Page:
How Blue is Your Bottom Line?
August 28, 2012
UN 'Water for Life' Best Water Management Practices Award
August 24, 2012
A sustainable water strategy is good for business
July 27, 2012
The 3rd Annual Canadian Water Summit Report
July 23, 2012
Time to plug biggest leak in city's budget bucket
December 28, 2010
A resource worth more attention
September 4, 2010
Water sources do not obey political boundaries
September 3, 2010
By Bev Betkowski
Reprinted from the University of Alberta Express News
A small survey of residents living in drought-stricken east-central Alberta revealed a low level of trust and a high level of skepticism with government programs that pertain to water issues, said Gaylene Halter, PhD student in environmental sociology in the U of A's Department of Rural Economy.
"Many people I interviewed felt they had no real voice in shaping water legislation, and didn't feel they were part of the consultation process," said Halter. "One outcome of my research is a strong sense that many Albertans have lost interest in public dialogue and democratic debate. A sense of consultation 'fatigue' was also apparent."
The findings are part of an ongoing study on water culture in Alberta being conducted by Halter.
She has forwarded several recommendations to the Alberta Institute for Agriculture, Forestry and the Environment, which was established by the government in 2008 to deal with increasing pressure on the province's natural resources.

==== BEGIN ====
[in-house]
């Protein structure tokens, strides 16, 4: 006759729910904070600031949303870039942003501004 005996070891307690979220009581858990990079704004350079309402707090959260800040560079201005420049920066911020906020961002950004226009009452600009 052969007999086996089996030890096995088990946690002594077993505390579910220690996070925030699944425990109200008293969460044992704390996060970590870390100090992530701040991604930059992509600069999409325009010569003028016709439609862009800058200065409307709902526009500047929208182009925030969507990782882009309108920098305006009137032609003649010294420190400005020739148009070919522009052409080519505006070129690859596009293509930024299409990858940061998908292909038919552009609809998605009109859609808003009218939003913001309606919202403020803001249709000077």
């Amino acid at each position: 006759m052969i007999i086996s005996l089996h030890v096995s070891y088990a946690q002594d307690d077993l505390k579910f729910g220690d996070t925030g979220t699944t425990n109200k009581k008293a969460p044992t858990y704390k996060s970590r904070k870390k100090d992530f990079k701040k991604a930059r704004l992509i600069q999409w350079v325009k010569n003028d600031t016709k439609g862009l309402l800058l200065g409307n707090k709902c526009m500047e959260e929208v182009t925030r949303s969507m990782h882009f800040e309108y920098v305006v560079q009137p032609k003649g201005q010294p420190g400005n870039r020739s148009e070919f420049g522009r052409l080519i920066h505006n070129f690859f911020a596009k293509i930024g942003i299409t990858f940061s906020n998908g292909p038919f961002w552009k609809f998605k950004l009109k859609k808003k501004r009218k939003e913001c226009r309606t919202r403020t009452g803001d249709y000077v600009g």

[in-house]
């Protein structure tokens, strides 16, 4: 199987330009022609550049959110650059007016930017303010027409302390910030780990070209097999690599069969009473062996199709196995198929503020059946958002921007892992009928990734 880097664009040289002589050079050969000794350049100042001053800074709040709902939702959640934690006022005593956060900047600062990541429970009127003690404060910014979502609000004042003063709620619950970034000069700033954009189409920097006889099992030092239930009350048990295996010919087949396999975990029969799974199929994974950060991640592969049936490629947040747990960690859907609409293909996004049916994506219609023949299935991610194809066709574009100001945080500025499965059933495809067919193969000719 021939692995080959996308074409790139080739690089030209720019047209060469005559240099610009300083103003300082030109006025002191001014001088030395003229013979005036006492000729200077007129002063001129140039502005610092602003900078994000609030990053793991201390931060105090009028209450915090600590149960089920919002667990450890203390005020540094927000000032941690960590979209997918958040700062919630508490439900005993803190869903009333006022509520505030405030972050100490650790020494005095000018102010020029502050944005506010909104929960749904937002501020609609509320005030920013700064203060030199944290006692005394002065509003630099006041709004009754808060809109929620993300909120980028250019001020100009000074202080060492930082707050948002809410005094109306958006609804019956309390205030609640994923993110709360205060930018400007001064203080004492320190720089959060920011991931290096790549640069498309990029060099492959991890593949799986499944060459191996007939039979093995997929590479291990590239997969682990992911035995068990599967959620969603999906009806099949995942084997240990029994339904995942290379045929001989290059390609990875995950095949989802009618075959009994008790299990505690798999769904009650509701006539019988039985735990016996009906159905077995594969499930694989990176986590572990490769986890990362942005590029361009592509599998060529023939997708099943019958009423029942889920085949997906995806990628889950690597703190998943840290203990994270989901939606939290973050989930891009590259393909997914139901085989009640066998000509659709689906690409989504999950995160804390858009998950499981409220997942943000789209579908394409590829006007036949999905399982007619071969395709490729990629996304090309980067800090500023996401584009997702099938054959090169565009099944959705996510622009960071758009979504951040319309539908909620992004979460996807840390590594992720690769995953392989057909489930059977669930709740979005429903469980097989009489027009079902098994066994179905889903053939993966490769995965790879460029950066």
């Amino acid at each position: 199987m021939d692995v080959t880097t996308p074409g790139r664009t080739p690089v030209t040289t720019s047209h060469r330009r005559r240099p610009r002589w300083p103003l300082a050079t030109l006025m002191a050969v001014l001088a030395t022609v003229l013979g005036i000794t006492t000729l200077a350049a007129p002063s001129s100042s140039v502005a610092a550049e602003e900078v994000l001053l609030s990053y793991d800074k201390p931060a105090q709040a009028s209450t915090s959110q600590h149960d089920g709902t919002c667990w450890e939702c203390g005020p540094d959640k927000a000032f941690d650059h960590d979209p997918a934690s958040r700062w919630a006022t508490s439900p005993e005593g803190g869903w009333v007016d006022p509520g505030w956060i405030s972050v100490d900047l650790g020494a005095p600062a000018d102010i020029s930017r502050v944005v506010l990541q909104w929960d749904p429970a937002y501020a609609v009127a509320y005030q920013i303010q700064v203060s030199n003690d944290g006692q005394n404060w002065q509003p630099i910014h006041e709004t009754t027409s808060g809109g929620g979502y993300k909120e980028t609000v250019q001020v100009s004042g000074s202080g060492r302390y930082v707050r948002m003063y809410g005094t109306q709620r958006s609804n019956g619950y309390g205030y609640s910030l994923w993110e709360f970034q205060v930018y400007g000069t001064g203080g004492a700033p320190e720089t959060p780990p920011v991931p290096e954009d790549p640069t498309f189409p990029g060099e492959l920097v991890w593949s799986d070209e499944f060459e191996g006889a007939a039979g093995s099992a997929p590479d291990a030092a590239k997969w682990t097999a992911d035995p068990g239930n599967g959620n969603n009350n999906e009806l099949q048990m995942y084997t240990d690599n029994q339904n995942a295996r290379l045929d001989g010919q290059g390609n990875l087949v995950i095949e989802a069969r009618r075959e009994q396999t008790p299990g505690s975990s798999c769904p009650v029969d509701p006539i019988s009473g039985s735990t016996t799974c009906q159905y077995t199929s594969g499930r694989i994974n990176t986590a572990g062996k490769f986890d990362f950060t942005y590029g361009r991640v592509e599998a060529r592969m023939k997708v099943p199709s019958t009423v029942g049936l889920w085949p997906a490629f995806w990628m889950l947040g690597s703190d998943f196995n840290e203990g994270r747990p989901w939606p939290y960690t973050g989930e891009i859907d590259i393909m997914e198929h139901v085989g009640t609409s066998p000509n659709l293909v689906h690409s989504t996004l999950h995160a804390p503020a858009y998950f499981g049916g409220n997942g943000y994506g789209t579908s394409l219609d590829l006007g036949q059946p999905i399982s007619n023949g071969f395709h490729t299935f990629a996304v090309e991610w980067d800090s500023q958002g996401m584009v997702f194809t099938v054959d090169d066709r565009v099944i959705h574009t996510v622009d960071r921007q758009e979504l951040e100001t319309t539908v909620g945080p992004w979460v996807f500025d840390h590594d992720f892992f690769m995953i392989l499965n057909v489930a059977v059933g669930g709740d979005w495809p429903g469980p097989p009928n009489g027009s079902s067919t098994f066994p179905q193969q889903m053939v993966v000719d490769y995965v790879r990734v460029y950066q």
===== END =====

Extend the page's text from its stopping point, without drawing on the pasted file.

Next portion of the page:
"Water comes out of our taps every day, but beyond that, we don't tend to think much about it. One of the most complex questions is how to determine economic policies around distribution of water, and linked to that is the level of knowledge people have about water issues."
As part of the project, Halter gathered public input to gauge economic policies for improving the quality and quantity of water and to address ongoing issues such as sale of water, protection for sensitive riverbank areas, pollution from upstream urban areas, industries and agricultural runoff, and making regulatory policy more effective for everyone who shares the water—communities, industries and government.
For her study, Halter focused on the Battle River Watershed in Alberta, an area that has struggled with drought since 2000. The watershed is a large area of landcovering most of east-central Alberta that drains into the Battle River. The area covers approximately 30,000 square kilometres; 83 per cent in Alberta, the remainder in Saskatchewan.
Between April of 2009 and April of 2010, Halter conducted interviews in the Battle River area with elected officials, business owners, municipal workers, farmers and others with specific personal or professional interests in water management.
Besides a lack of faith in past public consultation processes, the research revealed other concerns about water policy:
Halter hopes that the province will heed her findings, especially those that recommend more local input into water policy.
"The province needs to take a serious look at having citizens draft policies for their communities," she said.
Bill 36, under the Alberta Land Stewardship Act, allows for regional plans to be made, but they can be unilaterally changed under an order in-council.
"My study showed that the public perception is that the current consultation process is more of a show-and-tell rather than having residents develop water regulation," Halter said. "Without direct involvement from the community, people will be reluctant to accept and follow water resource management plans."